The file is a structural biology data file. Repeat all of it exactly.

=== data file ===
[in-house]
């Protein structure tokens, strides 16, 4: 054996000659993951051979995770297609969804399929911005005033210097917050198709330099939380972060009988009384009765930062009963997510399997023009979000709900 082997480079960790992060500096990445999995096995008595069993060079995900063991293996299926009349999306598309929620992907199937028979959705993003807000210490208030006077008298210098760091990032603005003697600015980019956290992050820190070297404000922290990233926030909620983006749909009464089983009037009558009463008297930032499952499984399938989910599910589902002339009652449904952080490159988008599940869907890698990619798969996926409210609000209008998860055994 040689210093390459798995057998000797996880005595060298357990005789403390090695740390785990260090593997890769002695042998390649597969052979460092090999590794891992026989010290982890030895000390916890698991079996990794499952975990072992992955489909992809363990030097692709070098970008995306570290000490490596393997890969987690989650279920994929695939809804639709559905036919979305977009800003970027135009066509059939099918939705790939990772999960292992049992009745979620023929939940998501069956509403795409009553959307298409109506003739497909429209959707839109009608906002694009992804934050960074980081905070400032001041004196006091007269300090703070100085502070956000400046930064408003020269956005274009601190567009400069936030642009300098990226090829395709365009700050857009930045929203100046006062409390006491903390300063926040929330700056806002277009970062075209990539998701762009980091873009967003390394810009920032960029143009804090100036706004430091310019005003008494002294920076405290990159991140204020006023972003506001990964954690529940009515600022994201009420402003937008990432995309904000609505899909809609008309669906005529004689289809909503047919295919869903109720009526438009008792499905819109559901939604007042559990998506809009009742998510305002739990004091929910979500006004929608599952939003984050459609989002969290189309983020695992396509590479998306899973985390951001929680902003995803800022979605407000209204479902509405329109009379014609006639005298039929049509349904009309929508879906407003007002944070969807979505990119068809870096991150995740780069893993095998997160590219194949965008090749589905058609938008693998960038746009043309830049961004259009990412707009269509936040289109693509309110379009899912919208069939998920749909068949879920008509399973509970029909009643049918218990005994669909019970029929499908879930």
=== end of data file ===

[in-house]
């Protein structure tokens, strides 16, 4: 054996000659993951051979995770297609969804399929911005005033210097917050198709330099939380972060009988009384009765930062009963997510399997023009979000709900 082997480079960790992060500096990445999995096995008595069993060079995900063991293996299926009349999306598309929620992907199937028979959705993003807000210490208030006077008298210098760091990032603005003697600015980019956290992050820190070297404000922290990233926030909620983006749909009464089983009037009558009463008297930032499952499984399938989910599910589902002339009652449904952080490159988008599940869907890698990619798969996926409210609000209008998860055994 040689210093390459798995057998000797996880005595060298357990005789403390090695740390785990260090593997890769002695042998390649597969052979460092090999590794891992026989010290982890030895000390916890698991079996990794499952975990072992992955489909992809363990030097692709070098970008995306570290000490490596393997890969987690989650279920994929695939809804639709559905036919979305977009800003970027135009066509059939099918939705790939990772999960292992049992009745979620023929939940998501069956509403795409009553959307298409109506003739497909429209959707839109009608906002694009992804934050960074980081905070400032001041004196006091007269300090703070100085502070956000400046930064408003020269956005274009601190567009400069936030642009300098990226090829395709365009700050857009930045929203100046006062409390006491903390300063926040929330700056806002277009970062075209990539998701762009980091873009967003390394810009920032960029143009804090100036706004430091310019005003008494002294920076405290990159991140204020006023972003506001990964954690529940009515600022994201009420402003937008990432995309904000609505899909809609008309669906005529004689289809909503047919295919869903109720009526438009008792499905819109559901939604007042559990998506809009009742998510305002739990004091929910979500006004929608599952939003984050459609989002969290189309983020695992396509590479998306899973985390951001929680902003995803800022979605407000209204479902509405329109009379014609006639005298039929049509349904009309929508879906407003007002944070969807979505990119068809870096991150995740780069893993095998997160590219194949965008090749589905058609938008693998960038746009043309830049961004259009990412707009269509936040289109693509309110379009899912919208069939998920749909068949879920008509399973509970029909009643049918218990005994669909019970029929499908879930």